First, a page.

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The Babysitter at Rest

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“I had to judge a story contest of 600+ anonymous stories and I read each one and without hesitation Jen George’s story was my favourite. I’m so happy this collection exists. I feel drunk with love for these stories. They’re so funny and weird and true.”—Sheila Heti

“With a weird, beautiful energy, George explores the challenges of woman-being: singlehood, self-doubt, motherhood, the dismaying fact of aging, the (dis)ability to love. A modern-day Jane Bowles, George engages these mysteries in prose that is funny, charming, dark, and insightful.” —Deb Olin Unferth

Five stories—several as long as novellas—introduce the world to Jen George, a writer whose furiously imaginative new voice calls to mind Donald Barthelme and Leonora Carrington no less than Kathy Acker and Chris Kraus. In “Guidance/The Party,” an ethereal alcoholic “Guide” in robes and flowing hair appears to help a thirty-three-year-old woman prepare a party for her belated adulthood; “Take Care of Me Forever” tragically lambasts the medical profession as a ship of fools afloat in loneliness and narcissism; “Instruction” chronicles a season in an unconventional art school called The Warehouse, where students divide their time between orgies, art critiques, and burying dead racehorses. Combining slapstick, surrealism, erotica, and social criticism, Jen George’s sprawling creative energy belies the secret precision and unexpected tenderness of everything she writes.

168 pages, Paperback

First published October 17, 2016

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About the author

Jen George

5 books60 followers
Jen George was born in Thousand Oaks, California. She lives and works in New York City. THE BABYSITTER AT REST (2016; Dorothy, a publishing project) is her first book.

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5 stars
249 (35%)
4 stars
253 (35%)
3 stars
135 (19%)
2 stars
51 (7%)
1 star
16 (2%)
Displaying 1 - 30 of 118 reviews
Profile Image for Blair.
1,745 reviews4,171 followers
May 19, 2017
I would compare Jen George's stories to remembering a dream, or being inside a surrealist painting. Her characters feel to me like ordinary people who, when dropped into bizarre situations, adapt accordingly, just carrying on as if everything's normal. The result is a disconcerting yet beguiling blend of the mundane and the ludicrous.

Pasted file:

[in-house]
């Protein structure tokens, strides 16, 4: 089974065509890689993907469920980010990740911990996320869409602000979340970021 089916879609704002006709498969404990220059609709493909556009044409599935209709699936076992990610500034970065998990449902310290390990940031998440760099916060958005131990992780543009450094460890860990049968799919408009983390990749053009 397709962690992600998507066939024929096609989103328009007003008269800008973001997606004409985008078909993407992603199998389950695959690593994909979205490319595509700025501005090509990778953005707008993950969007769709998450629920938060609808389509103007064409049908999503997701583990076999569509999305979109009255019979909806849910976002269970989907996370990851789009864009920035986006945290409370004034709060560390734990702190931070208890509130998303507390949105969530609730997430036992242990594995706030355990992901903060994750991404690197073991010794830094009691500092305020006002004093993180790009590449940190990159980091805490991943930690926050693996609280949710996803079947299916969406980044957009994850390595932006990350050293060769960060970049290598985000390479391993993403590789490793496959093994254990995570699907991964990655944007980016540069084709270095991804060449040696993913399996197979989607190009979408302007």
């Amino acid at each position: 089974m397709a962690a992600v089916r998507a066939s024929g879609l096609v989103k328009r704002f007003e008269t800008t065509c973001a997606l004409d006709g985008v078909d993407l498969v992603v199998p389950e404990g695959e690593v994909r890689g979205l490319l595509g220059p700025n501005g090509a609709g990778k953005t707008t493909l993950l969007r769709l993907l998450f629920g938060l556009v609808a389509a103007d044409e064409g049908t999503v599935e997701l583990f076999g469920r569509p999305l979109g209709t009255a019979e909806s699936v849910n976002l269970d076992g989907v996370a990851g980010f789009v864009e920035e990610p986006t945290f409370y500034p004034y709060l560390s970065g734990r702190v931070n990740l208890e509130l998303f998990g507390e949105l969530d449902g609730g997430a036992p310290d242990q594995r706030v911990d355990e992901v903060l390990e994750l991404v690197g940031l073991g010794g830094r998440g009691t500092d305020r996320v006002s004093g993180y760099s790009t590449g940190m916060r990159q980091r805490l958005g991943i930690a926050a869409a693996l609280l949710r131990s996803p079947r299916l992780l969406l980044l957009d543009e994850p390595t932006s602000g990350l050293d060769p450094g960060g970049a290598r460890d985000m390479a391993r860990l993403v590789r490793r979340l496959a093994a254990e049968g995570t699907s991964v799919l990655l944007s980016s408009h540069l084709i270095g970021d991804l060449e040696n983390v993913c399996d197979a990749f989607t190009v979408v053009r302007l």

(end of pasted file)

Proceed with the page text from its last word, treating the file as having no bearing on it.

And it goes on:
Guidance / The Party
Q: What takes the place of looks?
A: Invisibility, irrelevance, debt, and unsuccessful stabs at saving to buy real estate.
A 33-year-old woman is visited by 'The Guide', an androgynous, angel-like figure who enters her apartment through the window and exhorts her to organise a 'mandatory party' to celebrate the transition to adulthood. The Guide conducts a review of the protagonist's existence and offers advice. In part two of the story, the protagonist becomes 'The Host', and conducts the increasingly disastrous party in mini-chapters with titles like 'Stagnation/social hiccups/injury'. This is a deadpan story, very sly and funny and true, and I could quote just about every line.

The Babysitter at Rest
I’ve been given a fresh start, a new beginning. It’s almost like being reborn, but without birth and childhood. I get to start as a young adult, when you are capable of looking after yourself and making decisions. When your body is in its prime. The only rules are you start pretty broke, and you have to have roommates.
This setup is typical of the stories here. The narrator knows as little about herself as we do – whatever her previous life was, her memory of it is mostly gone, and she can't be any more specific about her new age than 'between seventeen and twenty-two'. Comical weirdness permeates the story. At a party, the narrator is stalked by a man hiding in a hydrangea bush. She starts an affair with an older, married man called Tyler Burnett, who speaks in mechanical sentences ('I would like to fuck you vaginally or possibly anally'); she also babysits his child, who is a 'forever baby' – he will never age. Things break down as the story progresses: the narrator finds all her clothes have disappeared; she's fired from work, which has devolved from 'a job at the newspaper' to watering a single plant; her shared house descends into anarchy.